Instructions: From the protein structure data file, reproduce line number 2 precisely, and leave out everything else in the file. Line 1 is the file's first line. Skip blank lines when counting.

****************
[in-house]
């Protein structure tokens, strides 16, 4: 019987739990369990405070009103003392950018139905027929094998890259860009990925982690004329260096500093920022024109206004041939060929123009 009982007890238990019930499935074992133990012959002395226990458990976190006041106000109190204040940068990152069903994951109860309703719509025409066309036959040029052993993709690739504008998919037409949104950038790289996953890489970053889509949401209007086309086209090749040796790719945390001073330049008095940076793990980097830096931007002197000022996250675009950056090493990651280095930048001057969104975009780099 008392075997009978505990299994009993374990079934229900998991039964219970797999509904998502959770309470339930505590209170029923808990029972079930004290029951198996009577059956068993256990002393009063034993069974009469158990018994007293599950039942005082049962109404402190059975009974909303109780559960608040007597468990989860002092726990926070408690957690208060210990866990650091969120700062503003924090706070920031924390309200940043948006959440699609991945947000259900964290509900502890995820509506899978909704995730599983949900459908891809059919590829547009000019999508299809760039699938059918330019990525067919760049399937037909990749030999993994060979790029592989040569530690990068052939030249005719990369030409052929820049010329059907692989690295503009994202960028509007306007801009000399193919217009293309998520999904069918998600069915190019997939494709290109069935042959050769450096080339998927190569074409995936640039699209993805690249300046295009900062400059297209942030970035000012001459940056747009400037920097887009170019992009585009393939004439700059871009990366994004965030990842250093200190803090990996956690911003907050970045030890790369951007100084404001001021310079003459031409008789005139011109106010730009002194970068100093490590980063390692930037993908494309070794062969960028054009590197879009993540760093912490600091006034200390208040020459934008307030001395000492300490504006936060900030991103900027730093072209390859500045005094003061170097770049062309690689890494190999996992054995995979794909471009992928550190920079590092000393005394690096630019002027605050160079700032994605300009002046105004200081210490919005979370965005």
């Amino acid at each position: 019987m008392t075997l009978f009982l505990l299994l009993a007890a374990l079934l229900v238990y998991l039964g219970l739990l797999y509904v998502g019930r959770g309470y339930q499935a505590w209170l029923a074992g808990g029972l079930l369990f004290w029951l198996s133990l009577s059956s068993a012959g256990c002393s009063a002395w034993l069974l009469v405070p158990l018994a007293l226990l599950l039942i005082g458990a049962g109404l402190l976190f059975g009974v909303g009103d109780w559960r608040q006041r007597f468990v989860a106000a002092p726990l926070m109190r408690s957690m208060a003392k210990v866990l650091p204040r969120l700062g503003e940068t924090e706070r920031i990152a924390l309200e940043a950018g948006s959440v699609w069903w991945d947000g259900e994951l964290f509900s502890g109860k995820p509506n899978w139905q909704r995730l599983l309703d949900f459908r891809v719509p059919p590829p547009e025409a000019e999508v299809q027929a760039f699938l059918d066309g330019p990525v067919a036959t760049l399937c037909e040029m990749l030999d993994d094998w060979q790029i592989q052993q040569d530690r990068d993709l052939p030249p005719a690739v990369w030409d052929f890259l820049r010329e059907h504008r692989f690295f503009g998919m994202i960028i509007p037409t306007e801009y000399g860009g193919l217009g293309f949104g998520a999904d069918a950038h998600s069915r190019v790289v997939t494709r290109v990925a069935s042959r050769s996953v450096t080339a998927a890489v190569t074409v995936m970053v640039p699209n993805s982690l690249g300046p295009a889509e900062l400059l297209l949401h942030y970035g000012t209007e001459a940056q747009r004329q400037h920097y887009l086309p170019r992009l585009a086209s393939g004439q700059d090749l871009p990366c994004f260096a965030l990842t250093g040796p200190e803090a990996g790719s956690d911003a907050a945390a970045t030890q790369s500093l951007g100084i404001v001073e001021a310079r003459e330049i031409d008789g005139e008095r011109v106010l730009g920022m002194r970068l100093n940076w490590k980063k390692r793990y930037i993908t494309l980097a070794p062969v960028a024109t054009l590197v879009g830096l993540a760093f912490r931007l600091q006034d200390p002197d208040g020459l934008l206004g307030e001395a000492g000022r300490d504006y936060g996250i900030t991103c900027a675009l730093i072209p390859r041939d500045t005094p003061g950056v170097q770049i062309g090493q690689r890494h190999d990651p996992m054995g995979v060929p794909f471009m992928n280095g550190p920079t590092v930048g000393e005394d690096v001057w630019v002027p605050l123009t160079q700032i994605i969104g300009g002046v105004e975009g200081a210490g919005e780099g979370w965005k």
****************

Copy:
């Protein structure tokens, strides 16, 4: 019987739990369990405070009103003392950018139905027929094998890259860009990925982690004329260096500093920022024109206004041939060929123009 009982007890238990019930499935074992133990012959002395226990458990976190006041106000109190204040940068990152069903994951109860309703719509025409066309036959040029052993993709690739504008998919037409949104950038790289996953890489970053889509949401209007086309086209090749040796790719945390001073330049008095940076793990980097830096931007002197000022996250675009950056090493990651280095930048001057969104975009780099 008392075997009978505990299994009993374990079934229900998991039964219970797999509904998502959770309470339930505590209170029923808990029972079930004290029951198996009577059956068993256990002393009063034993069974009469158990018994007293599950039942005082049962109404402190059975009974909303109780559960608040007597468990989860002092726990926070408690957690208060210990866990650091969120700062503003924090706070920031924390309200940043948006959440699609991945947000259900964290509900502890995820509506899978909704995730599983949900459908891809059919590829547009000019999508299809760039699938059918330019990525067919760049399937037909990749030999993994060979790029592989040569530690990068052939030249005719990369030409052929820049010329059907692989690295503009994202960028509007306007801009000399193919217009293309998520999904069918998600069915190019997939494709290109069935042959050769450096080339998927190569074409995936640039699209993805690249300046295009900062400059297209942030970035000012001459940056747009400037920097887009170019992009585009393939004439700059871009990366994004965030990842250093200190803090990996956690911003907050970045030890790369951007100084404001001021310079003459031409008789005139011109106010730009002194970068100093490590980063390692930037993908494309070794062969960028054009590197879009993540760093912490600091006034200390208040020459934008307030001395000492300490504006936060900030991103900027730093072209390859500045005094003061170097770049062309690689890494190999996992054995995979794909471009992928550190920079590092000393005394690096630019002027605050160079700032994605300009002046105004200081210490919005979370965005």